Don’t ever put that in an ad.

Put the other stuff – who you are, what you do, why you do it, and how come they should think of you first when they need what you are providing and selling and creating. When they need you or are curious enough, you want them to come.

Of course, leave out the free parking, your phone number (they will look it up), and the undisputed fact that you have friendly staff. If you think those are necessary to spell out, we have many things to clarify before you move toward your business taking over the world.

But putting that in your ad should never be done.

If you add the exceptional, fun, WOW! stuff to your advertising then what you are doing will never be enough. We want your clients to walk away working for you with great word of mouth advertising as they tell everyone “You’ll never believe what happened when I checked out that place with the ads…”

We want your business to be beyond bold, and your ads to be just enough to make visiting you by phone, stopping in, or a peek online irresistible. Then, you get to bulldoze them over with the unexpected as they happily hand you their cash.

I’ll have to ask Mom if she still has the picture. In my head I see it, in all its black-and-white glory. Still, I’d love to know if it still exists 54 years later. Moments before it was taken, we three had been excitedly bouncing around the house, waiting and wondering.

It was to be, our parents promised my big brother and I, a giant surprise! Our little sister was too small to understand anything but the electricity in the air.

Was it a clown? Maybe a pony? Maybe a visit from our favorite Auntie and Uncle.

The doorbell rang. It was someone with a HUGE camera. “What a night!” my four-year-old self thought. A door-to-door picture taker, which was a perfect way to pass the time waiting for the unimaginable surprise.

We had all dressed up.

I wore a cozy cream-colored sweater with a grey wool jumper that itched. My brother wore his favorite striped blue sweater with a pattern that’s now back in style. Mom’s hair was gorgeous, piled high and perfect (how did they do that?) and Dad had a precisely knotted skinny tie with glossy hair. He looked like each of my 3 younger brothers who were not yet a “twinkle in his eye”. My baby sister was not to be fooled and looked directly at the camera, oozing cuteness and poise.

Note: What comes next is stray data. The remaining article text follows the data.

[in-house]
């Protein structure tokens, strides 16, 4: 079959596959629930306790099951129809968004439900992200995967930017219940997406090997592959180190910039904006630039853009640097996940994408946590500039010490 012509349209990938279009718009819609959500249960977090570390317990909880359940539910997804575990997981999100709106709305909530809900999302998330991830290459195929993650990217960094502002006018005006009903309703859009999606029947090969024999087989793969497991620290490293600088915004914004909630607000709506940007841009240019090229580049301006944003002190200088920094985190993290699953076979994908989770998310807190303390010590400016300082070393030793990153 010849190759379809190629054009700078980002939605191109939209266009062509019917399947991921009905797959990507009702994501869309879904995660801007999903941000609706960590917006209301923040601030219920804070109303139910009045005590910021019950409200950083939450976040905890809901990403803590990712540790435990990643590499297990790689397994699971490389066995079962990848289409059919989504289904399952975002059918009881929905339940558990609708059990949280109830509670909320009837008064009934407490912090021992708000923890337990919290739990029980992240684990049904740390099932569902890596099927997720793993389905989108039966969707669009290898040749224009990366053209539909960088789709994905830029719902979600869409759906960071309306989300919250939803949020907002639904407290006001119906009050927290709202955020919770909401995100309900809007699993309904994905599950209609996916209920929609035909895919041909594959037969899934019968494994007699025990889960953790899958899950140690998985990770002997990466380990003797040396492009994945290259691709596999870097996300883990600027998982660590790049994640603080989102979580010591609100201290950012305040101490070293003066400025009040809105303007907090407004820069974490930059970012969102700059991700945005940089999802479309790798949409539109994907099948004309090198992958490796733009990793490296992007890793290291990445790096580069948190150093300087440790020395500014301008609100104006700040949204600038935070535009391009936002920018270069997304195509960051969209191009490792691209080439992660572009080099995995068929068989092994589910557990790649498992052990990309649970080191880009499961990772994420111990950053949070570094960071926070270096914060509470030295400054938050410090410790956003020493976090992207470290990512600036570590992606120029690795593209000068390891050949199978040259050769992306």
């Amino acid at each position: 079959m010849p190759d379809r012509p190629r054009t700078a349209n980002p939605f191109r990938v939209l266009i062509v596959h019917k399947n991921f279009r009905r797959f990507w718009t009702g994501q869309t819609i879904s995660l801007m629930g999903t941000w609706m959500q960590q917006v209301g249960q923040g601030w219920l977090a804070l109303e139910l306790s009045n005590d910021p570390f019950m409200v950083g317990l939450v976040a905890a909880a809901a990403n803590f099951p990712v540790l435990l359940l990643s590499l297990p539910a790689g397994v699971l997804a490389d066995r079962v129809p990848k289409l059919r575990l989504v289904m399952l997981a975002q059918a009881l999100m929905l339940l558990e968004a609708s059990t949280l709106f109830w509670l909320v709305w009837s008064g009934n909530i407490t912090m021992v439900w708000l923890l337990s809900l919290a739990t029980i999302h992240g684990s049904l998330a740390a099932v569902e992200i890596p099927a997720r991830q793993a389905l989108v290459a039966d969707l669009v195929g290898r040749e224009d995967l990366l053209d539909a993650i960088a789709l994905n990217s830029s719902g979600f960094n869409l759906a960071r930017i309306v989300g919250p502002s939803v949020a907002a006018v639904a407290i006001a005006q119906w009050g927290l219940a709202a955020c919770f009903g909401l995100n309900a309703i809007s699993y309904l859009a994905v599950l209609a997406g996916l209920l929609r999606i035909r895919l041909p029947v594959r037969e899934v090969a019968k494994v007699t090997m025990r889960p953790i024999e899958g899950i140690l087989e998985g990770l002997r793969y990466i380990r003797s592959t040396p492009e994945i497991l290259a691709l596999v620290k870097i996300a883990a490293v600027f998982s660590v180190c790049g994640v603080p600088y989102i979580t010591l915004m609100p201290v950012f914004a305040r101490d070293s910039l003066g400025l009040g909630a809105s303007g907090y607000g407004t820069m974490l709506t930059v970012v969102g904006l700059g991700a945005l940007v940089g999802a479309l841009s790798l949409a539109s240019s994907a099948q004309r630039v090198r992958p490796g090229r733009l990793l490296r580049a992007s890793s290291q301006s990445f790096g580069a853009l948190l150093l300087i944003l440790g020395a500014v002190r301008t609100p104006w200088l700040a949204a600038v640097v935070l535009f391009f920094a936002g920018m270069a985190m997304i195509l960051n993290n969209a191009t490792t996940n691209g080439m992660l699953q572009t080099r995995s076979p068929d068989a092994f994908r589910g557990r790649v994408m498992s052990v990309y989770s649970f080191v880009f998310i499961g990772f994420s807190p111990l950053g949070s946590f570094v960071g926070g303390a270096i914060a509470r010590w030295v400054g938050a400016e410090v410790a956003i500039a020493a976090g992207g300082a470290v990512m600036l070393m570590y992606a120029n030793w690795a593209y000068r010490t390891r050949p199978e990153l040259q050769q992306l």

We posed in front of new shimmery blue patterned drapes that came from a very expensive store I can still name. My parents ordered them for our low-rental townhouse which is now a gated condo complex way beyond their young family’s budget. The drapes followed us for decades before they became dusting rags.

The camera and the lights finally got packed away. The picture-taking was finally over. It had been fun but my brother and I knew the surprise had to be moments away as we waved goodbye and the door shut behind the photographer.

“Well kids, time for bed.” That would have been Dad. “Yes, that took a lot longer than I thought– it’s really late for you three.” said Mom.

“Hang on.” That was my brother. My sister. And most definitely me.
“What about the surprise? We are still waiting for the surprise!!”
Yeah…. there are not enough exclamation points to contain our wails and whimpers of indignation. Having our family picture taken was the surprise? In what universe was that, in any way, a surprise?

My poor parents had really intended this to be a stellar, exciting family moment. And it should have been. It should have been the most exciting evening imaginable – from the doorbell to the unpacking of the equipment, to the little puppet that was supposed to make all three of us smile (it worked with smiles, laughter, and giggles for all but my astute sister).

The evening ended in a way that wasn’t surprising at all. To bed in tears, beyond overtired and I can’t imagine how exhausted our parents were.

But they broke the rule. They put it in the ad for our evening. They told us there was a surprise coming. A Wow! moment on the way. My brother and I packaged that bit of information into every possibility there is when you are 4 and 6 and forced to wear an itchy flannel jumpsuit and wait for it.

That’s why, you never put it all in your ad. Don’t tell them what’s coming. Don’t make it a bribe. Promise them a possibility and you either make them feel cheap if they want it, unsuccessfully bribed if they don’t, or expecting an experience beyond what you mean.

Absolutely have a Wow! planned and ready to go. A surprise that will make them pause, go home, and tell their friends, neighbors, and spouse what you and your oh-so-friendly and knowledgeable staff did!

“You’ll never guess what happened at that new restaurant- the line was crazy but they served wine while we waited! For free!”

“It was a year ago we bought our TV and can you believe it? The sales guy sent me an email to make sure all was well because our extended warranty ends next month!”

“I went to the new flower shop. I was just looking and they asked me about my birthday and gave me a packet of seeds to plant on my birth month! I didn’t even know that was a thing. There were instructions on how to plant them and an email if we had any questions.”

An ad saying “Stop in for a free packet of seeds.” says nothing and sounds cheap. The unexpected experience, however, is an invitation to every person they tell.

Promise a “Wow!”, and it won’t be enough. Knock their socks off with something they never expected and they’ll join your team and wave your flag.

Don’t break the rule – your Wizard Partner will help you craft the invitation so they come. Separately, they help you uncover your Wow so they never go anywhere else. Onward to world domination. No surprise.